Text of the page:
Whole life insurance is permanent insurance, which is designed to stay in effect until death. Generally, the annual premiums are constructed to remain constant throughout the life of the policy, but are typically more expensive in the first few years as compared to term life insurance premiums. Whole life policies accrue cash value the longer you own them, and are often referred as a forced savings account.

Universal Life Insurance
Universal life policies are a form of whole life, but offer greater flexibility. You can select the amount of premium you would like to pay (within limits established by the insurance company) and your policy benefits are adjusted accordingly. This allows you to change the amount of your premium or coverage in response to changes in your life situation.

Age 100 Level Guaranteed
Usually a type of Universal Life, these plans feature set premiums and death benefits to age 100. Many plans allow you to maintain the insurance without paying additional premiums if you live past 100.

Return of Premium (ROP)
Insurance ROP combines the benefits of term life insurance and whole life insurance. ROP offers lower premiums and a guaranteed refund of premiums paid during the term of the policy, provided the insured doesn’t die prior to the end of the term period. ROP policies are available in several variations, including 15, 20, and 30-year terms.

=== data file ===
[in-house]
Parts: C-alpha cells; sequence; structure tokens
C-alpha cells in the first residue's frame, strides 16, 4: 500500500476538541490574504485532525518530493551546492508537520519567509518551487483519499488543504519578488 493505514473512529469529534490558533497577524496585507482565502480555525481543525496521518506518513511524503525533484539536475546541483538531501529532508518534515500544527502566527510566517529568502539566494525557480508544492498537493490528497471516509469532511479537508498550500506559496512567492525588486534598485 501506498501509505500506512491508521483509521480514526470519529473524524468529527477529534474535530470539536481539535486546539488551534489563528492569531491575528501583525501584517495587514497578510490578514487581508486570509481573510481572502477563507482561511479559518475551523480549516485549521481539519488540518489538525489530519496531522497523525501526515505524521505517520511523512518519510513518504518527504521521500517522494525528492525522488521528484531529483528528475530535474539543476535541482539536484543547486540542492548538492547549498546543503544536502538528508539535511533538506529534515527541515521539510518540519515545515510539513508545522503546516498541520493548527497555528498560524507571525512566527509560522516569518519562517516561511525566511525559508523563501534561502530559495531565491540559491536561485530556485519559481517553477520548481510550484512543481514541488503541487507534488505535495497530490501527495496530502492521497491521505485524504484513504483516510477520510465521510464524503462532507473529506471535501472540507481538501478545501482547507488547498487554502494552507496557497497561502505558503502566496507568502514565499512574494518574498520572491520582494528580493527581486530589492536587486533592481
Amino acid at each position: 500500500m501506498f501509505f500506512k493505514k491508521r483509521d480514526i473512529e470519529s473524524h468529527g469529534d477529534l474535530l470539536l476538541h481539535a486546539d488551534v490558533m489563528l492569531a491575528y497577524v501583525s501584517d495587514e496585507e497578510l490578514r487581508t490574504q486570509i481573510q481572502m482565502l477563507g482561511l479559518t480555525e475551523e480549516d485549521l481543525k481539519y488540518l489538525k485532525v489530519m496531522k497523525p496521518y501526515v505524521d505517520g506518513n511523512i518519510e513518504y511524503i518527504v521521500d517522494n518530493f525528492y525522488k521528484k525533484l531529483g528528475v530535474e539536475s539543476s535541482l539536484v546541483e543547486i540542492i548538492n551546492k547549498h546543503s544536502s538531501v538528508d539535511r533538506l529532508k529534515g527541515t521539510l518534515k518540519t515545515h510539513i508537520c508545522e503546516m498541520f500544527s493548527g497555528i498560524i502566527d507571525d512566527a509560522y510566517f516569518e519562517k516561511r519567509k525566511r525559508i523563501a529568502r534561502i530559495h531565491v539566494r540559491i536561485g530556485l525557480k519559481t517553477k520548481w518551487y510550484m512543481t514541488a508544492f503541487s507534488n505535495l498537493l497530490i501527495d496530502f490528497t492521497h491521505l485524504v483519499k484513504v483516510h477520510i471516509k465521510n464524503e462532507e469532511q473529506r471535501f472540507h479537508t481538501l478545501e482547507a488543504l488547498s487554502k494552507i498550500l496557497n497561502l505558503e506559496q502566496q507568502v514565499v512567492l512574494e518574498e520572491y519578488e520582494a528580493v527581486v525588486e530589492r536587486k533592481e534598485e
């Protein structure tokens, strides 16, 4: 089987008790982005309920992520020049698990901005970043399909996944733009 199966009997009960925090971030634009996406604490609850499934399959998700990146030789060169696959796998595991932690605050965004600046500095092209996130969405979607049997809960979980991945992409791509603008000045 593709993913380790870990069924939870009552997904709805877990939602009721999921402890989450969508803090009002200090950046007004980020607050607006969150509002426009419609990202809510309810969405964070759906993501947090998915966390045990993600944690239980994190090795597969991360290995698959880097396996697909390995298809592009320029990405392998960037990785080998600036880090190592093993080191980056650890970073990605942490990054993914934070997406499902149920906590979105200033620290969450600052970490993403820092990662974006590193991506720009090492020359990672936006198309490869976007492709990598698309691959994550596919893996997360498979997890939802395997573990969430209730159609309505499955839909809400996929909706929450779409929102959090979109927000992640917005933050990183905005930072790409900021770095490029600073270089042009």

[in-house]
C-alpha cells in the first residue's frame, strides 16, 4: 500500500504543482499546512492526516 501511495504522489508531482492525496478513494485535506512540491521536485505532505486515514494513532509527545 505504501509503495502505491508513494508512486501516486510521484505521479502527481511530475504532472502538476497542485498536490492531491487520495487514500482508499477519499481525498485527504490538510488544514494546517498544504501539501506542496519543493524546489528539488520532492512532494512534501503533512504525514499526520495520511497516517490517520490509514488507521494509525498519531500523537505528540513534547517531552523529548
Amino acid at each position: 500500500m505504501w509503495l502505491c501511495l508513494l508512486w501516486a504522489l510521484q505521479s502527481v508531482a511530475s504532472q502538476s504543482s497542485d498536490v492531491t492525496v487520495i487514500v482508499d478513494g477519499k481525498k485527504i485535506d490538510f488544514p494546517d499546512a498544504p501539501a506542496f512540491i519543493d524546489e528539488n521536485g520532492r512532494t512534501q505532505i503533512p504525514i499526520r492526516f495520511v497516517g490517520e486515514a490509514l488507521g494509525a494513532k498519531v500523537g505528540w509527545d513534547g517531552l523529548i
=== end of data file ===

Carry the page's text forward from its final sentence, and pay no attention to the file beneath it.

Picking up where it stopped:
Survivorship or Second-to-Die
A type of Universal or Whole Life coverage, these policies pay a death benefit upon the death of the second of two insured people. It is particularly useful to individuals whose heirs will face substantial estate tax liabilities. The insurance company delays paying the death benefit until the second person dies, this then provides money to pay estate taxes when they are needed.

One of the most common questions people have about life insurance is, term or permanent? The answer is: it depends - on a number of factors, including how long you need the coverage, how much you can afford, how much risk you can tolerate and how much flexibility you need. To help you gain a better understanding of which type of insurance might be right for you, we've found a decision guide that walks you through the selection process. This guide is published by The Life and Health Insurance Foundation for Education (LIFE) which is a non-profit organization. While this interactive guide is not meant to be a substitute for working with an insurance agent, it's a great way to familiarize yourself with some of the issues you'll need to think through in making this important decision. Access the Term vs. Perm Decision Guide.